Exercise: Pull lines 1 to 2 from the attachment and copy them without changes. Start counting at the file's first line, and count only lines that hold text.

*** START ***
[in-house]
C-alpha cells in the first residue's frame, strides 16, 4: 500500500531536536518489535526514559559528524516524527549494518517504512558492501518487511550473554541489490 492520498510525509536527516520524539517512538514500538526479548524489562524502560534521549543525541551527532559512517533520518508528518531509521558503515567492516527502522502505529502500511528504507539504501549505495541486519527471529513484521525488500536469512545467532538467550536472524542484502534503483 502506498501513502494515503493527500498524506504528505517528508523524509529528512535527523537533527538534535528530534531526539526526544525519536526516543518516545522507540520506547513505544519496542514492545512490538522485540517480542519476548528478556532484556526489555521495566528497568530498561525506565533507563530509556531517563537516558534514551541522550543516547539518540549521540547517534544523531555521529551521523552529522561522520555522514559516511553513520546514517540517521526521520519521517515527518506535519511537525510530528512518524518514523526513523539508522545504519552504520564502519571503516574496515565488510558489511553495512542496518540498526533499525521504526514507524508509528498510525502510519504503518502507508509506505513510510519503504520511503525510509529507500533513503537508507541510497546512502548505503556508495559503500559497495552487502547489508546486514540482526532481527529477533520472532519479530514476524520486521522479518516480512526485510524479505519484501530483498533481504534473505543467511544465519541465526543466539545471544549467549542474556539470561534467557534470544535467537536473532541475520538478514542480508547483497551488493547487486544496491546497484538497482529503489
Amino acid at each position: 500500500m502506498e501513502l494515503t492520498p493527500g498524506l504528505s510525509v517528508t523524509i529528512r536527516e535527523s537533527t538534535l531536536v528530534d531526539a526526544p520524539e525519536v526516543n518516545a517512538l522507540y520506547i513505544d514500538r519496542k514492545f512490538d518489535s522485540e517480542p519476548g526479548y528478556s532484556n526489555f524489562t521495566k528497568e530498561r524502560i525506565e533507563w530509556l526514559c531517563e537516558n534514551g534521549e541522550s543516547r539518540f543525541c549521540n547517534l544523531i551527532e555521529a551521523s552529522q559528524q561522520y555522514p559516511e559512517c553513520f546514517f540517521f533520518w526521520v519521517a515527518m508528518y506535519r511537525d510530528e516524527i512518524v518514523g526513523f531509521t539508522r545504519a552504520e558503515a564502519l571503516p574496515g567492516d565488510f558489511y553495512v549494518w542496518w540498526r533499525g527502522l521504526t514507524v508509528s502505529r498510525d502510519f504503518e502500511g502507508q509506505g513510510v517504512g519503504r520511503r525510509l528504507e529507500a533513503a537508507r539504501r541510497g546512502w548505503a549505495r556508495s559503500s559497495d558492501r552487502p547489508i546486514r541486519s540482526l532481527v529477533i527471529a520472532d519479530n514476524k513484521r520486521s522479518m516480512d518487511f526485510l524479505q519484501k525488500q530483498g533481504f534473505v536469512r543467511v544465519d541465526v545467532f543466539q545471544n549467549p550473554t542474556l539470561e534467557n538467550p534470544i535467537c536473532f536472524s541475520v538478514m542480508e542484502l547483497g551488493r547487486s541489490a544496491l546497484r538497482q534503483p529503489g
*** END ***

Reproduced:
[in-house]
C-alpha cells in the first residue's frame, strides 16, 4: 500500500531536536518489535526514559559528524516524527549494518517504512558492501518487511550473554541489490 492520498510525509536527516520524539517512538514500538526479548524489562524502560534521549543525541551527532559512517533520518508528518531509521558503515567492516527502522502505529502500511528504507539504501549505495541486519527471529513484521525488500536469512545467532538467550536472524542484502534503483 502506498501513502494515503493527500498524506504528505517528508523524509529528512535527523537533527538534535528530534531526539526526544525519536526516543518516545522507540520506547513505544519496542514492545512490538522485540517480542519476548528478556532484556526489555521495566528497568530498561525506565533507563530509556531517563537516558534514551541522550543516547539518540549521540547517534544523531555521529551521523552529522561522520555522514559516511553513520546514517540517521526521520519521517515527518506535519511537525510530528512518524518514523526513523539508522545504519552504520564502519571503516574496515565488510558489511553495512542496518540498526533499525521504526514507524508509528498510525502510519504503518502507508509506505513510510519503504520511503525510509529507500533513503537508507541510497546512502548505503556508495559503500559497495552487502547489508546486514540482526532481527529477533520472532519479530514476524520486521522479518516480512526485510524479505519484501530483498533481504534473505543467511544465519541465526543466539545471544549467549542474556539470561534467557534470544535467537536473532541475520538478514542480508547483497551488493547487486544496491546497484538497482529503489